The accounting system must be capable of providing information to answer the following questions:

a)        What are the impacts of physical distribution costs on contribution by product, by territory, by customer, and by salesperson?

b)        What are the costs associated with providing additional levels of customer service? What trade-offs are necessary and what are the incremental benefits or losses?

c)        What is the optimal amount of inventory? How sensitive is the inventory level to changes in warehousing patterns or to changes in customer service levels? How much does it cost to hold inventory?

d)        What mix of transportation modes and carriers should be used?

e)        How many field warehouses should be used and where should they be located?

f)          How many production set-ups are required? Which plants will be used to produce each product?

g)        To what extent should the order-processing system be automated?

To answer these and other questions requires knowledge of the costs and revenues that will change if the physical distribution system changes. That is, determination of a product’s contribution should be based on how corporate revenues, expenses, and hence profitability would change if the product line were dropped. Any costs or revenues that are unaffected by the decision are irrelevant to the problem. For example, a relevant cost woul be public warehouse handling charges associated with a product’s sales; a non-relevant cost would be the overhead costs associated with the firm’s private trucking fleet.

Implementation of this approach to deceision making is severely hampered by the lack of availability of the right accounting data or the inability to use the data when they are available. The best and most sophisticated models are only as good as the accounting input, and a number of recent studies attest to the gross inadequacies of distribution cost data.

My Consultancy–Asif J. Mir – Management Consultant–transforms organizations where people have the freedom to be creative, a place that brings out the best in everybody–an open, fair place where people have a sense that what they do matters. For details please visit www.asifjmir.com, Lectures, Line of Sight

Customer Service: Interpreting Perceptions


Once we’ve made our perceptions, we need to evaluate them. For example, is a customer nervously looking around because the customer is impatient and wants to be served, hyperactive, or a potential shoplifter? By evaluating customer behavior against the following factors, you can then determine a course of action.

  • Past experiences you’ve had in similar situations. If it is 90 degrees outside and the nervous customer has on a long winter coat, you may be justified in being suspicious.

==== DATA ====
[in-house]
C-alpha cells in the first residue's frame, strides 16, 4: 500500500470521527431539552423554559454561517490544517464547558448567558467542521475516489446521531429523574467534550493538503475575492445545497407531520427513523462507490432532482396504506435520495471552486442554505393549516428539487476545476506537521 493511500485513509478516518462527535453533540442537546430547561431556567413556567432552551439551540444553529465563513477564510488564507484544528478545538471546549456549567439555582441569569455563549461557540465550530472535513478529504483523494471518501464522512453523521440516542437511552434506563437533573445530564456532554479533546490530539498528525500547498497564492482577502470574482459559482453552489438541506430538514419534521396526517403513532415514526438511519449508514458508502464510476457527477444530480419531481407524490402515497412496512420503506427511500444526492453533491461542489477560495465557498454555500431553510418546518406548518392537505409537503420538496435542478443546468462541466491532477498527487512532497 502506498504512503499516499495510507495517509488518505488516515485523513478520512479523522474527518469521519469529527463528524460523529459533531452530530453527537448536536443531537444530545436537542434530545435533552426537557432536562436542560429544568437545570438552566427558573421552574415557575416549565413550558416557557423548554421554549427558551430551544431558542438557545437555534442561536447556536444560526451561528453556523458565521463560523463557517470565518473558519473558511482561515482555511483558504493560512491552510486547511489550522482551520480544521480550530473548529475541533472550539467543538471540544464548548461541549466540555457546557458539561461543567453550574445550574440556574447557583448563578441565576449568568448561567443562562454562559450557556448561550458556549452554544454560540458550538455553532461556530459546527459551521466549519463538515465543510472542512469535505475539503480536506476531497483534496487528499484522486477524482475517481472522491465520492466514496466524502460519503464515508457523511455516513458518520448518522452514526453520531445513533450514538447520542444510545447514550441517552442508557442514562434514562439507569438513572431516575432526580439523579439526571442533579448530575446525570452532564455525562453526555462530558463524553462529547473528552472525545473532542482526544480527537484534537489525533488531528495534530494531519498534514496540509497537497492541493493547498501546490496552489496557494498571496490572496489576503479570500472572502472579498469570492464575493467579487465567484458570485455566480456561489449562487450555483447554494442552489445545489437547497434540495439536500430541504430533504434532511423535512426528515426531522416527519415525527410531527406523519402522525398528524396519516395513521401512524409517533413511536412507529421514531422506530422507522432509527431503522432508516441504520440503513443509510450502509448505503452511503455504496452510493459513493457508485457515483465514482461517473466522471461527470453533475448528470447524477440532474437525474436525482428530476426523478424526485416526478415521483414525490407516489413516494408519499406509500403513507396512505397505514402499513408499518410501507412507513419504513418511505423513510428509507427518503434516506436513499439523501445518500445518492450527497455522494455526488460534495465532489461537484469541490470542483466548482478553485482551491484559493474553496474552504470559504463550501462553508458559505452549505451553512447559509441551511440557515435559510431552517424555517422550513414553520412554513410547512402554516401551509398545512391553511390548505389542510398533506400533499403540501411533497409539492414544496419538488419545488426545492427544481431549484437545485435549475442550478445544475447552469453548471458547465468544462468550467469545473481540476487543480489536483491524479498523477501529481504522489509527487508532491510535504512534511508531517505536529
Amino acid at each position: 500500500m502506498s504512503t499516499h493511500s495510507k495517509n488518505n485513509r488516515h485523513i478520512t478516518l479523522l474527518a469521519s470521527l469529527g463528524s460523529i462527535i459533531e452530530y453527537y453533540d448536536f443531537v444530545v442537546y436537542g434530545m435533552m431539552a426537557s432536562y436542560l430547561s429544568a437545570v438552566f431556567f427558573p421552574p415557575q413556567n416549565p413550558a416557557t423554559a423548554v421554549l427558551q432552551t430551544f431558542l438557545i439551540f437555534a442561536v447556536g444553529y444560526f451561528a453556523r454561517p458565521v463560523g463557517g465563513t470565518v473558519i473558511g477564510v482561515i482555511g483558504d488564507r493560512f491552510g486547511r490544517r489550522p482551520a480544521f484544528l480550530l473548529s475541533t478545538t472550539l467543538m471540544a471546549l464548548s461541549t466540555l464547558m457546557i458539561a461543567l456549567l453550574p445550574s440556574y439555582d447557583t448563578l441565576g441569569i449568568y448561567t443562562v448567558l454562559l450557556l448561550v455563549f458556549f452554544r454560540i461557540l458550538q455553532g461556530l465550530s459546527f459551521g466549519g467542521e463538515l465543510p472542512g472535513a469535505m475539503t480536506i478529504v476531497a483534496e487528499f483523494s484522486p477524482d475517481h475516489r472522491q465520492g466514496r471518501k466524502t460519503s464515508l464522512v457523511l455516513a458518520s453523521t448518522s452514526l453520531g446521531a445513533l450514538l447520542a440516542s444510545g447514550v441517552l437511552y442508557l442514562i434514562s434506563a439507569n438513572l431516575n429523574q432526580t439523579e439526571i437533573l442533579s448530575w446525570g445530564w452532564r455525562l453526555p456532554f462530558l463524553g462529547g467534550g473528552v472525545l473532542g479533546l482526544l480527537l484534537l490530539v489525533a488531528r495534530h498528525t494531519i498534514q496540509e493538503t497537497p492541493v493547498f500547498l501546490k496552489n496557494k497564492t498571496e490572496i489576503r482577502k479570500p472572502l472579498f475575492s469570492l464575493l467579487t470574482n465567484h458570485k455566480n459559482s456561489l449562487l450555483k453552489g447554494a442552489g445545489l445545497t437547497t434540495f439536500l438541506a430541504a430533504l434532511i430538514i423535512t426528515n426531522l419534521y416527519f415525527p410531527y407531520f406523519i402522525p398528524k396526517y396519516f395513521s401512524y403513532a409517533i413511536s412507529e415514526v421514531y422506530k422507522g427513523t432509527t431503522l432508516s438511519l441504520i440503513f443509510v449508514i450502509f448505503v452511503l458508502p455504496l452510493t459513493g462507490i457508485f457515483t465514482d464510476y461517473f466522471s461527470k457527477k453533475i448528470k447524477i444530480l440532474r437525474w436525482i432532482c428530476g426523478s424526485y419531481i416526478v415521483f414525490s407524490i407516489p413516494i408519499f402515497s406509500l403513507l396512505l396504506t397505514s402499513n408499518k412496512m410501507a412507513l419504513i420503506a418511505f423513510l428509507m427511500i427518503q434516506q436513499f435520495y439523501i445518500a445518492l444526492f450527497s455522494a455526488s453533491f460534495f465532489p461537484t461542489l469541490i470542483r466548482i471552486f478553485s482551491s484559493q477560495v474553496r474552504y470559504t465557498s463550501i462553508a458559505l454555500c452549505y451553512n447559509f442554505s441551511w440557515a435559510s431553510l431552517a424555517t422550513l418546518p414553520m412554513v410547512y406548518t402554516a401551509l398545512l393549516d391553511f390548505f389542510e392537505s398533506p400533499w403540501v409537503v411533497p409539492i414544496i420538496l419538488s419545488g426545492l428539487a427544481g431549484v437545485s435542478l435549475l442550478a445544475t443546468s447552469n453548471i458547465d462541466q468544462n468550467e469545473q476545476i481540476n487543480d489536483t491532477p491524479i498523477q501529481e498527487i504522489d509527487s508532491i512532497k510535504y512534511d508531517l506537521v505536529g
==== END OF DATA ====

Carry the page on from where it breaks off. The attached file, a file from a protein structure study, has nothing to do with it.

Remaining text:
• Beliefs about human behavior. Personal beliefs that people are basically decent or evil, pessimistic or optimistic, happy or sad, can influence the way you interact with others.
  • Awareness of information about a person that can impact your reactions. For example, if you know one customer enjoys talking in detail about features and warranties of a product while another only wants the features highlighted, you may structure information accordingly.
  • Expectations of the outcome of an interaction. For example, if you are optimistic about making a sale, you may subconsciously send nonverbal messages that positively influence customers or encourage them to do business with you.

My Consultancy–Asif J. Mir – Management Consultant–transforms organizations where people have the freedom to be creative, a place that brings out the best in everybody–an open, fair place where people have a sense that what they do matters. For details please visit www.asifjmir.com, Line of Sight

Elemental Description of Supply Chain


A supply chain consists of all parties involved, directly or indirectly, in fulfilling a customer request. The supply chain not only includes the manufacturer and suppliers, but also transporters, warehouses, retailers, and customers themselves. Within each organization, such as a manufacturer, the supply chain includes all functions involved in receiving and filling a customer request. These functions include, but are not limited to new product development, marketing, operations, distribution, finance, and customer service.

A supply chain is dynamic and involves the constant flow of information, product, and funds between different stages. The customer is an integral part of the supply chain. The primary purpose for the existence of any supply chain is to satisfy customer needs, in the process generating profits for itself. Supply chain activities begin with a customer order and even when a satisfied customer has paid for his or her purchase.

The term supply chain conjures up images of product or supply moving from suppliers to manufacturers to distributors to retailers to customers along a chain. It is important to visualize information, funds, and product flows along both directions of this chain.

The term supply chain may also imply that only one player is involved at each stage. In reality, a manufacturer may receive material from several suppliers and then supply several distributors. Thus, most supply chains are actually networks. It may be more accurate to use the term supply network or supply web to describe the structure of most supply chains.

My Consultancy–Asif J. Mir – Management Consultant–transforms organizations where people have the freedom to be creative, a place that brings out the best in everybody–an open, fair place where people have a sense that what they do matters. For details please visit www.asifjmir.com, Line of Sight